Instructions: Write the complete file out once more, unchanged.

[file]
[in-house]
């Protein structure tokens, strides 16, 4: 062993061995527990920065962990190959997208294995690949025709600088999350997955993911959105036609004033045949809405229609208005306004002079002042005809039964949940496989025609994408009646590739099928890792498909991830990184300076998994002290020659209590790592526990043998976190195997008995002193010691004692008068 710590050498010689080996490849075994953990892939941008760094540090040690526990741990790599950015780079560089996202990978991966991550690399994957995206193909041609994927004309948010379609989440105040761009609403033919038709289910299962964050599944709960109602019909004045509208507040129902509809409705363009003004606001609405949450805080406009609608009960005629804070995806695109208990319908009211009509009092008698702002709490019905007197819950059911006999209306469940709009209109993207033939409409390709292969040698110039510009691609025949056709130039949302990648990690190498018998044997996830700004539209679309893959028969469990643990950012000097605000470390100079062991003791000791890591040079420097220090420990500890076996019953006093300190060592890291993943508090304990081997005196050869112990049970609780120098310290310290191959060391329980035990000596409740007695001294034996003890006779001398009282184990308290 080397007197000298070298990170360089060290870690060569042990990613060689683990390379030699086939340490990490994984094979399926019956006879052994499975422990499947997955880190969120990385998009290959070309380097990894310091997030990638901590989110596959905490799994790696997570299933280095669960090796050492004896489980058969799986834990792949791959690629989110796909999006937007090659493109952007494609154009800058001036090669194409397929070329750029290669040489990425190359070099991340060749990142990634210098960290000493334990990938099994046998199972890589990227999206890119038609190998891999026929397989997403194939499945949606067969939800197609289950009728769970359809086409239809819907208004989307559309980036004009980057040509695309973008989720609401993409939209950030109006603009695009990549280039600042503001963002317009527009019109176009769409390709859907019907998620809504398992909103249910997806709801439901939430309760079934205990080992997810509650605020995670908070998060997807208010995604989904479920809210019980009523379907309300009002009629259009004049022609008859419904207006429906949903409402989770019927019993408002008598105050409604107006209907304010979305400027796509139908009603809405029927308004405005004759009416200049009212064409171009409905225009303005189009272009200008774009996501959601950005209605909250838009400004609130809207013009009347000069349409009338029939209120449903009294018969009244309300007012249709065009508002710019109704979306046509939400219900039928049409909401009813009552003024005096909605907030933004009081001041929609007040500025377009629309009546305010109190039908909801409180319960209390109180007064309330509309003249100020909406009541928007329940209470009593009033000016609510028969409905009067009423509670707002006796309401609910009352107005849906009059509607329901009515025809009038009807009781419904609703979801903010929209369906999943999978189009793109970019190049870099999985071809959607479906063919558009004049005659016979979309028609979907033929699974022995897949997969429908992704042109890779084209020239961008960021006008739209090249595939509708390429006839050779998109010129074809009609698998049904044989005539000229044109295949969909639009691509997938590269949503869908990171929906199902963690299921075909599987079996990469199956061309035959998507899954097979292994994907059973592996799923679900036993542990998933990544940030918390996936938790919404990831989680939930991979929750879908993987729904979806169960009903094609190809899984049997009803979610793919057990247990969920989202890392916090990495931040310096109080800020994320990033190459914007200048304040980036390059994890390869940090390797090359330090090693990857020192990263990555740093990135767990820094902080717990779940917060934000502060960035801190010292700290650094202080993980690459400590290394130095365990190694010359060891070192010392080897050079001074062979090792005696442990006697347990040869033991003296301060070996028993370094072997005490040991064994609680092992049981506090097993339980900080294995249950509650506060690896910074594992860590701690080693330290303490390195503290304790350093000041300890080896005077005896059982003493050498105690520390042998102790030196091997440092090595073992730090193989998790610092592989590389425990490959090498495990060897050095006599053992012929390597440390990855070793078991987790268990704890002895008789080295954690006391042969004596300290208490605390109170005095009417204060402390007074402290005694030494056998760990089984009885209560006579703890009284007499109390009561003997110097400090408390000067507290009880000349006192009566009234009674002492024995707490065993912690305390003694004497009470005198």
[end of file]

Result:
[in-house]
């Protein structure tokens, strides 16, 4: 062993061995527990920065962990190959997208294995690949025709600088999350997955993911959105036609004033045949809405229609208005306004002079002042005809039964949940496989025609994408009646590739099928890792498909991830990184300076998994002290020659209590790592526990043998976190195997008995002193010691004692008068 710590050498010689080996490849075994953990892939941008760094540090040690526990741990790599950015780079560089996202990978991966991550690399994957995206193909041609994927004309948010379609989440105040761009609403033919038709289910299962964050599944709960109602019909004045509208507040129902509809409705363009003004606001609405949450805080406009609608009960005629804070995806695109208990319908009211009509009092008698702002709490019905007197819950059911006999209306469940709009209109993207033939409409390709292969040698110039510009691609025949056709130039949302990648990690190498018998044997996830700004539209679309893959028969469990643990950012000097605000470390100079062991003791000791890591040079420097220090420990500890076996019953006093300190060592890291993943508090304990081997005196050869112990049970609780120098310290310290191959060391329980035990000596409740007695001294034996003890006779001398009282184990308290 080397007197000298070298990170360089060290870690060569042990990613060689683990390379030699086939340490990490994984094979399926019956006879052994499975422990499947997955880190969120990385998009290959070309380097990894310091997030990638901590989110596959905490799994790696997570299933280095669960090796050492004896489980058969799986834990792949791959690629989110796909999006937007090659493109952007494609154009800058001036090669194409397929070329750029290669040489990425190359070099991340060749990142990634210098960290000493334990990938099994046998199972890589990227999206890119038609190998891999026929397989997403194939499945949606067969939800197609289950009728769970359809086409239809819907208004989307559309980036004009980057040509695309973008989720609401993409939209950030109006603009695009990549280039600042503001963002317009527009019109176009769409390709859907019907998620809504398992909103249910997806709801439901939430309760079934205990080992997810509650605020995670908070998060997807208010995604989904479920809210019980009523379907309300009002009629259009004049022609008859419904207006429906949903409402989770019927019993408002008598105050409604107006209907304010979305400027796509139908009603809405029927308004405005004759009416200049009212064409171009409905225009303005189009272009200008774009996501959601950005209605909250838009400004609130809207013009009347000069349409009338029939209120449903009294018969009244309300007012249709065009508002710019109704979306046509939400219900039928049409909401009813009552003024005096909605907030933004009081001041929609007040500025377009629309009546305010109190039908909801409180319960209390109180007064309330509309003249100020909406009541928007329940209470009593009033000016609510028969409905009067009423509670707002006796309401609910009352107005849906009059509607329901009515025809009038009807009781419904609703979801903010929209369906999943999978189009793109970019190049870099999985071809959607479906063919558009004049005659016979979309028609979907033929699974022995897949997969429908992704042109890779084209020239961008960021006008739209090249595939509708390429006839050779998109010129074809009609698998049904044989005539000229044109295949969909639009691509997938590269949503869908990171929906199902963690299921075909599987079996990469199956061309035959998507899954097979292994994907059973592996799923679900036993542990998933990544940030918390996936938790919404990831989680939930991979929750879908993987729904979806169960009903094609190809899984049997009803979610793919057990247990969920989202890392916090990495931040310096109080800020994320990033190459914007200048304040980036390059994890390869940090390797090359330090090693990857020192990263990555740093990135767990820094902080717990779940917060934000502060960035801190010292700290650094202080993980690459400590290394130095365990190694010359060891070192010392080897050079001074062979090792005696442990006697347990040869033991003296301060070996028993370094072997005490040991064994609680092992049981506090097993339980900080294995249950509650506060690896910074594992860590701690080693330290303490390195503290304790350093000041300890080896005077005896059982003493050498105690520390042998102790030196091997440092090595073992730090193989998790610092592989590389425990490959090498495990060897050095006599053992012929390597440390990855070793078991987790268990704890002895008789080295954690006391042969004596300290208490605390109170005095009417204060402390007074402290005694030494056998760990089984009885209560006579703890009284007499109390009561003997110097400090408390000067507290009880000349006192009566009234009674002492024995707490065993912690305390003694004497009470005198």